Workers in "Kill Shelters" Deserve Medals, not Scorn
One subject has been on my mind a lot lately. It started as a tiny germ of an idea when I read Jackson Galaxy’s memoir, Cat Daddy. It grew stronger when I interviewed Steven Latham, the director of a documentary called Shelter Me, for our sister site, Dogster. And when I talked to Last Chance Animal Rescue Director Cindy Sharpley for last week’s story about Clark Kent the miraculous Superkitten, I knew I had to speak out.
I want to sing the praises of animal shelter staff -- particularly those who work in what we in the rescue community tend to refer to callously as “kill shelters.”
These people go to work every day knowing that they or one of their colleagues is going to have to administer fatal injections to pets whose only crime was homelessness, yet they continue to take care of their charges as best they can, day after day.
And what do we do in response? Instead of having compassion for these people, too many of us condemn them!
People work at shelters because they love animals. Why else would they want to get involved in a notoriously low-paying job where they’ll be scorned by people who seem to think they’re heartless murderers?
Why would they go to work day after day, knowing that the vast majority of the pets who come into their care won’t leave through the front door, if they didn’t love animals? I can’t even imagine the emotional burden that comes from being overwhelmed by a ceaseless flood of abandoned and unwanted animals coming into the shelter (and cats have it far worse in that department) and feeling there’s little hope for that to change.
In spite of the fact that they know what end most of these animals face, shelter workers still find the time to pet them and play with them … and sometimes in those animals’ last moments, to say “I love you, and I’m sorry.”
It takes tremendous courage to open your heart to an animal that you know is almost certainly going to die.
We should praise these men and women for finding the strength to be caring and compassionate in the face of the brutal truths of their jobs.
I know some of you will point to the horrors of “heart-stick” shelters and gas chambers and say, “How can anybody who’d be able to do that to an animal actually care about animals?”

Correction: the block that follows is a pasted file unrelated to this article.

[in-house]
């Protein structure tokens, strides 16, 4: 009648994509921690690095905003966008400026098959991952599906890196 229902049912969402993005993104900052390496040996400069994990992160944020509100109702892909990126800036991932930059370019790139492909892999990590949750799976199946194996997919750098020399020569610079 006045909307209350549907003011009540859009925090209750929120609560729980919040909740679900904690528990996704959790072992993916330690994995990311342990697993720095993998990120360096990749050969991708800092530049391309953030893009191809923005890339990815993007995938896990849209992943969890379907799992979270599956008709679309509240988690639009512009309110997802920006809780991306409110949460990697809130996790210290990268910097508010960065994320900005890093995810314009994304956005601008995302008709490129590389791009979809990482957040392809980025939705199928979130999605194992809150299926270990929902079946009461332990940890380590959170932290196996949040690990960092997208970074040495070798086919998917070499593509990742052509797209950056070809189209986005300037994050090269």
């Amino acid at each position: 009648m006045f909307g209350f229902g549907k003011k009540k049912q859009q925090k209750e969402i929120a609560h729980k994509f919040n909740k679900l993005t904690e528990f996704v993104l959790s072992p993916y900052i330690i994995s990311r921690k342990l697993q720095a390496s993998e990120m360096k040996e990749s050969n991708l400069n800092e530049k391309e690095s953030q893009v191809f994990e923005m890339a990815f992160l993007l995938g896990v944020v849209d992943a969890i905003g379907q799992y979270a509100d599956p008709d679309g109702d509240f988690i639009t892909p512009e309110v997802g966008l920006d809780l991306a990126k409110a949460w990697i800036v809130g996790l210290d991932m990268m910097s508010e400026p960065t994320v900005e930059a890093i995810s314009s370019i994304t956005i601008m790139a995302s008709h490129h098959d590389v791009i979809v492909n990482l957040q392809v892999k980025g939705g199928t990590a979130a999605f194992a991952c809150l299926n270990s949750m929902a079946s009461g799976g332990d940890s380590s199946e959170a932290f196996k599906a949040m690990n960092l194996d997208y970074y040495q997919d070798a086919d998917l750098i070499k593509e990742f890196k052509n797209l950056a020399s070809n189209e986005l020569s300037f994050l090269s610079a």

That attitude is self-righteous and hard-hearted.
Until we as a society can be responsible about spaying and neutering -- which, by the way, includes not only getting our own pets fixed but helping to fund low-cost spay/neuter services -- shelter workers will have to continue administering those fatal injections.
Until we get over our prejudices about “kill shelters” and our fears about what we might encounter there, those animals aren’t going to find homes.
Until we start visiting our municipal shelters -- which, as Latham told me during our interview, are often difficult to find -- those animals aren’t going to find homes.
Until we start supporting those municipal shelters in whatever way we can, they won't be able to do what they want for the animals in their care. After all, they don’t have the big budgets of the national organizations that rake in donations by spending gazillions of dollars on tear-jerking commercials with famous spokespeople.
Instead of judging “kill shelters” and the people who work there, let’s help them in whatever way we can.
Let’s start by understanding what these shelters really are: They’re open-admission shelters. They don’t turn away any animals who come through their doors. This is the reason some of those animals have to be euthanized -– there’s simply not enough room at the inn. And I argue that an end to a life at one of these shelters is euthanasia, not “killing”: These animals would have lived a brutal life and likely died from disease, starvation, or injury if they were left on the streets. At least at a shelter they’ll get food, a warm bed, and a kind pet or two before their lives end.
Let’s hold the men and women who face this reality every day in our hearts with compassion and kindness. Let’s be part of the solution, whether we work with rescue groups to “pull” cats from these shelters (and maybe give the staff there a glimmer of hope that their work isn't just an effort in futility), volunteer our time, or even stop into an open-admission shelter to find our next cat friend.
If you’re guilty of having a judgmental attitude about “kill shelters” and the people who work there -- and I’ll confess that I used to -- please try to have a change of heart. These people deserve it.